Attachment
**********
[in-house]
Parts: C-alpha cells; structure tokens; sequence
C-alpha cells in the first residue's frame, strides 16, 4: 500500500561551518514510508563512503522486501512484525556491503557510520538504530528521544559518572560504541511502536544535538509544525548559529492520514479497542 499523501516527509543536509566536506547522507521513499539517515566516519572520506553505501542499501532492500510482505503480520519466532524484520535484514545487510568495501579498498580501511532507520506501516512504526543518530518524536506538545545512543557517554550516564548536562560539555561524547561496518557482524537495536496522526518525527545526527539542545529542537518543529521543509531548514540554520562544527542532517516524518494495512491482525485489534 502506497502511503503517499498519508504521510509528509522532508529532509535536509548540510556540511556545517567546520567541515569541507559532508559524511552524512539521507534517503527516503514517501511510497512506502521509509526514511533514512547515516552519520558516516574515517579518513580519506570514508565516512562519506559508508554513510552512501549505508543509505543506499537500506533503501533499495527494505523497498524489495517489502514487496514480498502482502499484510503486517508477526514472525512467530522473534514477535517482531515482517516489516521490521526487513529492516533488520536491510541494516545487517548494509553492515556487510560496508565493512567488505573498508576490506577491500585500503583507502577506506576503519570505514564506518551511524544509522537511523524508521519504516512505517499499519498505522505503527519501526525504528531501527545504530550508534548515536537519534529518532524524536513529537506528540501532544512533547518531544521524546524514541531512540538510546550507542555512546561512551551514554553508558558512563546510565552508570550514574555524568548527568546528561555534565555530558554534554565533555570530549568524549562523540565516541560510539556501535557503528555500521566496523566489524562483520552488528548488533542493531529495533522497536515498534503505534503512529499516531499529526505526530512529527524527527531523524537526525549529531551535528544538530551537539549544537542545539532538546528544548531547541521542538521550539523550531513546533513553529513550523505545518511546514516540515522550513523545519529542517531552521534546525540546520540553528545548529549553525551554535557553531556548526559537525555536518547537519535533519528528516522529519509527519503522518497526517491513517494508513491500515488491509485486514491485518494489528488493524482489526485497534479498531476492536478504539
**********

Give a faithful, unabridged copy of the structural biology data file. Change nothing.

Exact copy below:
[in-house]
Parts: C-alpha cells; structure tokens; sequence
C-alpha cells in the first residue's frame, strides 16, 4: 500500500561551518514510508563512503522486501512484525556491503557510520538504530528521544559518572560504541511502536544535538509544525548559529492520514479497542 499523501516527509543536509566536506547522507521513499539517515566516519572520506553505501542499501532492500510482505503480520519466532524484520535484514545487510568495501579498498580501511532507520506501516512504526543518530518524536506538545545512543557517554550516564548536562560539555561524547561496518557482524537495536496522526518525527545526527539542545529542537518543529521543509531548514540554520562544527542532517516524518494495512491482525485489534 502506497502511503503517499498519508504521510509528509522532508529532509535536509548540510556540511556545517567546520567541515569541507559532508559524511552524512539521507534517503527516503514517501511510497512506502521509509526514511533514512547515516552519520558516516574515517579518513580519506570514508565516512562519506559508508554513510552512501549505508543509505543506499537500506533503501533499495527494505523497498524489495517489502514487496514480498502482502499484510503486517508477526514472525512467530522473534514477535517482531515482517516489516521490521526487513529492516533488520536491510541494516545487517548494509553492515556487510560496508565493512567488505573498508576490506577491500585500503583507502577506506576503519570505514564506518551511524544509522537511523524508521519504516512505517499499519498505522505503527519501526525504528531501527545504530550508534548515536537519534529518532524524536513529537506528540501532544512533547518531544521524546524514541531512540538510546550507542555512546561512551551514554553508558558512563546510565552508570550514574555524568548527568546528561555534565555530558554534554565533555570530549568524549562523540565516541560510539556501535557503528555500521566496523566489524562483520552488528548488533542493531529495533522497536515498534503505534503512529499516531499529526505526530512529527524527527531523524537526525549529531551535528544538530551537539549544537542545539532538546528544548531547541521542538521550539523550531513546533513553529513550523505545518511546514516540515522550513523545519529542517531552521534546525540546520540553528545548529549553525551554535557553531556548526559537525555536518547537519535533519528528516522529519509527519503522518497526517491513517494508513491500515488491509485486514491485518494489528488493524482489526485497534479498531476492536478504539